When you talk with people who are grieving, you want to make them feel better. At the very least, you don’t want to make them feel worse. This isn’t always true (as you’ll find out in some of these stories). But in general, in the face of grief, the point of comfort and consolation is to relieve some small part of the grieving person’s pain. And I’ll assume that the last thing you want to do is add to that pain.
The bad news is that, if you’re a religious believer, the chances are excellent you’ve done exactly that.
You almost certainly have non-believers in your life. While many of them aren’t public about it, around five to 10 percent of adults in the United States are non-religious. When they’re grieving — whether it’s a personal death or a public tragedy—they want and need comfort. But the standard ways of dealing with death are often religious. When these are offered to nonbelievers, they typically don’t help, and they often make things worse.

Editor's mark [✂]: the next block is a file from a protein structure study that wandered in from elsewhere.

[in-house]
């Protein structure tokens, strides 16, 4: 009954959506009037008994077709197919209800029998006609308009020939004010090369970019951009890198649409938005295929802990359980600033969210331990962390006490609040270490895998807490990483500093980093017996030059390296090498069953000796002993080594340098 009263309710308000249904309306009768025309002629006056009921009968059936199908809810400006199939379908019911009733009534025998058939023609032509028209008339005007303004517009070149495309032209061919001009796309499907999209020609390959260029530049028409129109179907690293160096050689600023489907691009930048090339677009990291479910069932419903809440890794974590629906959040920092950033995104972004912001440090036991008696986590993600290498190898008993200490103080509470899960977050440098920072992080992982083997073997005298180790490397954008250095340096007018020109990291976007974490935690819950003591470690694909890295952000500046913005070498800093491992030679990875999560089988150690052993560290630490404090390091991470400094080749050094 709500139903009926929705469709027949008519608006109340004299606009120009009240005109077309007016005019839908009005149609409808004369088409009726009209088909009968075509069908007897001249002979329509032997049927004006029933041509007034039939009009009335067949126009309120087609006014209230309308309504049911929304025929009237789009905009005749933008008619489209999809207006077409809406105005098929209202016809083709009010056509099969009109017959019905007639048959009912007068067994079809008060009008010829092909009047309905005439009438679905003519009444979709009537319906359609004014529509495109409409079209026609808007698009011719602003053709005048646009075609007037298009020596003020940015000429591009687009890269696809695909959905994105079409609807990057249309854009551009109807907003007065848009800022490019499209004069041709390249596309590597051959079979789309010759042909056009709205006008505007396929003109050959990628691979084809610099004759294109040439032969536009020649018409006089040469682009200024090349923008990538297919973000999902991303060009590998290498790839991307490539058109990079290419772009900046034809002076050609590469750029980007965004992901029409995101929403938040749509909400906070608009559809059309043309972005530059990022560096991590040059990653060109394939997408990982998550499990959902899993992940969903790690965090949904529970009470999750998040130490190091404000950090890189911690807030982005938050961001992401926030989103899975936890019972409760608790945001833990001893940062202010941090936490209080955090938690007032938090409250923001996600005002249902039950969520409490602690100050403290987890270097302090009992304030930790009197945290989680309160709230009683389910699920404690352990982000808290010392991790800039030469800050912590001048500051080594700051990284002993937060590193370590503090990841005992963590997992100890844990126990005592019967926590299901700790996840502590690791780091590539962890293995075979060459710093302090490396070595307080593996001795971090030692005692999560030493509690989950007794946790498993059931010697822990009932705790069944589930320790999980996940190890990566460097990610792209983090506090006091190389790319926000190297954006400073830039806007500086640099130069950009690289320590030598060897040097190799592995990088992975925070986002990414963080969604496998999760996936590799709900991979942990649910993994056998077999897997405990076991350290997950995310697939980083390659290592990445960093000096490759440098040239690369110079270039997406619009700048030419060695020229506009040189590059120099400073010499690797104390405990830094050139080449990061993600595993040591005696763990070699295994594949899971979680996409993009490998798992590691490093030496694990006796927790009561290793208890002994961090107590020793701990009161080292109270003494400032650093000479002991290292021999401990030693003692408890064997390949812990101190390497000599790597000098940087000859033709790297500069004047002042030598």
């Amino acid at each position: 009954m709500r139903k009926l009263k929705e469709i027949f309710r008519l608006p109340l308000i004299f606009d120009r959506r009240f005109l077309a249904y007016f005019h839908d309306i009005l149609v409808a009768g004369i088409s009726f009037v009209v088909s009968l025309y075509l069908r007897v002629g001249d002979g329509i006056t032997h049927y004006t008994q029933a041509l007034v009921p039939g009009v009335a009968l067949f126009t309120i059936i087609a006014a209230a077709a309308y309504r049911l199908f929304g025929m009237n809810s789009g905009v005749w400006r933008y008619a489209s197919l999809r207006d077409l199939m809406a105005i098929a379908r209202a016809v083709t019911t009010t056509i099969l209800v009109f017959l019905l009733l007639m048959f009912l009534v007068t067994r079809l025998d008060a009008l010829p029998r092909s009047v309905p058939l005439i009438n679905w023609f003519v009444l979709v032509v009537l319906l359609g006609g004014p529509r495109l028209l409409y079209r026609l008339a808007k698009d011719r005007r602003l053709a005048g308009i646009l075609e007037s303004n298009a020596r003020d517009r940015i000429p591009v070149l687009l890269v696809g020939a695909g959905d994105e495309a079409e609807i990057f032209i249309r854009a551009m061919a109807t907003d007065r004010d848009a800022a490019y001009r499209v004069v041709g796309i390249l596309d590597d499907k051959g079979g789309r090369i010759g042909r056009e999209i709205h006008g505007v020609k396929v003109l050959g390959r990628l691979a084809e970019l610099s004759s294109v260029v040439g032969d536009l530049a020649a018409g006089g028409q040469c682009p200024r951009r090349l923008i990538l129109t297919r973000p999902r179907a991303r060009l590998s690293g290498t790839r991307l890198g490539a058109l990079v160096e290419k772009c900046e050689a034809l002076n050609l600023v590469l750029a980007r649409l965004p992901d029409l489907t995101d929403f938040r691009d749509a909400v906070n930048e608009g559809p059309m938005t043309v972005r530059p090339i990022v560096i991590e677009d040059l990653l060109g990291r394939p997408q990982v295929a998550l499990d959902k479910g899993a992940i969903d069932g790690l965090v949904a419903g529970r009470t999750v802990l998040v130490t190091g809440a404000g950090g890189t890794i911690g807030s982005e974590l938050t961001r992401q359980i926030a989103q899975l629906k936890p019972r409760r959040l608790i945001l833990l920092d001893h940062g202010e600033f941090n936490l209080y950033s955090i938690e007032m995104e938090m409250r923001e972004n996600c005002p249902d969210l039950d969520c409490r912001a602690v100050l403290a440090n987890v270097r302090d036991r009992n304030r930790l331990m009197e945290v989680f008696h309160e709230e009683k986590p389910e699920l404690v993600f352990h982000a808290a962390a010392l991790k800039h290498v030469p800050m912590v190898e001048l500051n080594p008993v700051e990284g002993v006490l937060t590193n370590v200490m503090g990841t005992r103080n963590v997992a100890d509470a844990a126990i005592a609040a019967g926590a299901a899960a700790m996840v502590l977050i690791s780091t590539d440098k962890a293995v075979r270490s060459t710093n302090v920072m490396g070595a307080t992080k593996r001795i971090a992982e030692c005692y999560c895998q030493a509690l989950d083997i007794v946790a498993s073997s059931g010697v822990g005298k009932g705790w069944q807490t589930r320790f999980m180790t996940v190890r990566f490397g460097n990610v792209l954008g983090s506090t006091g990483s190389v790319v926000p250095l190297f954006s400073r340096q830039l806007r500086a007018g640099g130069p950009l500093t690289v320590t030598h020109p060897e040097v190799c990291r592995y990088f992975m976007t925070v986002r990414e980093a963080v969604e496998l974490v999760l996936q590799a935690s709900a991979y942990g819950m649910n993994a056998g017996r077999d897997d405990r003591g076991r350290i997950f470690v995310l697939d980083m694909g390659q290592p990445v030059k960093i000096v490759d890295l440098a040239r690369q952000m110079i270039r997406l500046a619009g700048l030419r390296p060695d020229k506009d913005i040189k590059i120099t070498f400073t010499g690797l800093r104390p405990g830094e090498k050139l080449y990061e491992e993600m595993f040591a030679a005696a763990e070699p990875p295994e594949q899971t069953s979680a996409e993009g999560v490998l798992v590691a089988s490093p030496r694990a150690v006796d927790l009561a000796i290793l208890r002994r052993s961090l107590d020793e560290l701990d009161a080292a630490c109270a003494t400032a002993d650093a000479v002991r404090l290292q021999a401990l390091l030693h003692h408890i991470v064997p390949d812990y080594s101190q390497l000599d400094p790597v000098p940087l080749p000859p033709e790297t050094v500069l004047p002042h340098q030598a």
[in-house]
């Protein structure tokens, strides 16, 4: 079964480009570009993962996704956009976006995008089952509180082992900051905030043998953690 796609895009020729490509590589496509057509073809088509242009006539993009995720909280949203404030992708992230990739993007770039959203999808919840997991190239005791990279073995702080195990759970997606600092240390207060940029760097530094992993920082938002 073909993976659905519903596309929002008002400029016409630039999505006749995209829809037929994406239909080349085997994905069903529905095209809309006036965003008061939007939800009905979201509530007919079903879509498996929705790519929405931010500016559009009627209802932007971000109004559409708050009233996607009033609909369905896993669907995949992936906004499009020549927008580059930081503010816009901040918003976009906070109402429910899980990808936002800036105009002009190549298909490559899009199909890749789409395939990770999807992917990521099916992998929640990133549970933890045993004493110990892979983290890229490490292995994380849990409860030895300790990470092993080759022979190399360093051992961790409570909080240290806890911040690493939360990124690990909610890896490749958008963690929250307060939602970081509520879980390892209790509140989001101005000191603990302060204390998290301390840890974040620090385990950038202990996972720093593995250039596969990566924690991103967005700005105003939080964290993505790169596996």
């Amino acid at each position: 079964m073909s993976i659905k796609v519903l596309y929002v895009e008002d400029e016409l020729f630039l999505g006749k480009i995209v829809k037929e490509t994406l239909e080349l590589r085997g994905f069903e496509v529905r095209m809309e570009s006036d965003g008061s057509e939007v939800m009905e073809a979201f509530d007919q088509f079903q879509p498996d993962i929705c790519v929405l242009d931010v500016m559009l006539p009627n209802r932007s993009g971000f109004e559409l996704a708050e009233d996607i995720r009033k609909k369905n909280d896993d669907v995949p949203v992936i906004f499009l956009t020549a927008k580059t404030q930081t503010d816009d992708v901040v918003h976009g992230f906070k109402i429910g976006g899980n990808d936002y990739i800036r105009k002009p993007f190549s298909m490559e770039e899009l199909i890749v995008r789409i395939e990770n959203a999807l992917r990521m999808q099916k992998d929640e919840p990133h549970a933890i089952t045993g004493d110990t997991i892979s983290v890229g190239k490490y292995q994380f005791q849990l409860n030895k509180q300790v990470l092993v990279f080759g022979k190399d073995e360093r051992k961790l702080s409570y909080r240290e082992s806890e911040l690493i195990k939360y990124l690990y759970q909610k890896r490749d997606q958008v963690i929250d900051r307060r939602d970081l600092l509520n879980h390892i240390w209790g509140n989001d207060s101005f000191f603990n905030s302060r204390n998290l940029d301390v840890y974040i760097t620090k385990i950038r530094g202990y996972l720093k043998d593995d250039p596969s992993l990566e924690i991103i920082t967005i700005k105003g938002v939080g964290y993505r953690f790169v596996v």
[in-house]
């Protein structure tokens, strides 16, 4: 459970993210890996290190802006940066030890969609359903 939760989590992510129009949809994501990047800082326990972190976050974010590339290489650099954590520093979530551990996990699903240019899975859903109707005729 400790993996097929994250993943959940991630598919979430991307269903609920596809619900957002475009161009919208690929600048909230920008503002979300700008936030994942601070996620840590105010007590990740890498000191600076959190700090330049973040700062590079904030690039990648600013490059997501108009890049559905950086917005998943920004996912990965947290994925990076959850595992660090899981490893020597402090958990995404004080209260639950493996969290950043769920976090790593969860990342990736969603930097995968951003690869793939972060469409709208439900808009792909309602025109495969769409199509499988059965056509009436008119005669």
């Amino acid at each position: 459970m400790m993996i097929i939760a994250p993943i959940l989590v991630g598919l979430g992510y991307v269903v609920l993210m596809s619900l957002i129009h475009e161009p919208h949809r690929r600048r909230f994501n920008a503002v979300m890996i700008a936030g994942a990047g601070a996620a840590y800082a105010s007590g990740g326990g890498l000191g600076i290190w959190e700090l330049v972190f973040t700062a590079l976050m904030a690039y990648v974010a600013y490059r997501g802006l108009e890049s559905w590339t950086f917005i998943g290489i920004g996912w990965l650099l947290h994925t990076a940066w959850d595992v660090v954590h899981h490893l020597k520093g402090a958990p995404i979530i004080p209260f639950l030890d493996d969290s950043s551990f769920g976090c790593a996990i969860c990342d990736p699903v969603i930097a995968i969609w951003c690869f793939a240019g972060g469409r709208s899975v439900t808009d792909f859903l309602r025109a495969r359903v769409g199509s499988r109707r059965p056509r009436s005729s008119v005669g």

I’ve written before with advice about what nonbelievers what they want to hear when they’re grieving. This is the flip side of that coin. I reached out to members of Grief Beyond Belief (the online support group for grieving nonbelievers), as well as nonbelieving readers of my blog and Facebook page, and asked them to share the things they heard from believers that they wish had never been said.
Thus begins my latest piece for AlterNet, 12 Things Not to Say to Grieving Nonbelievers. Check it out!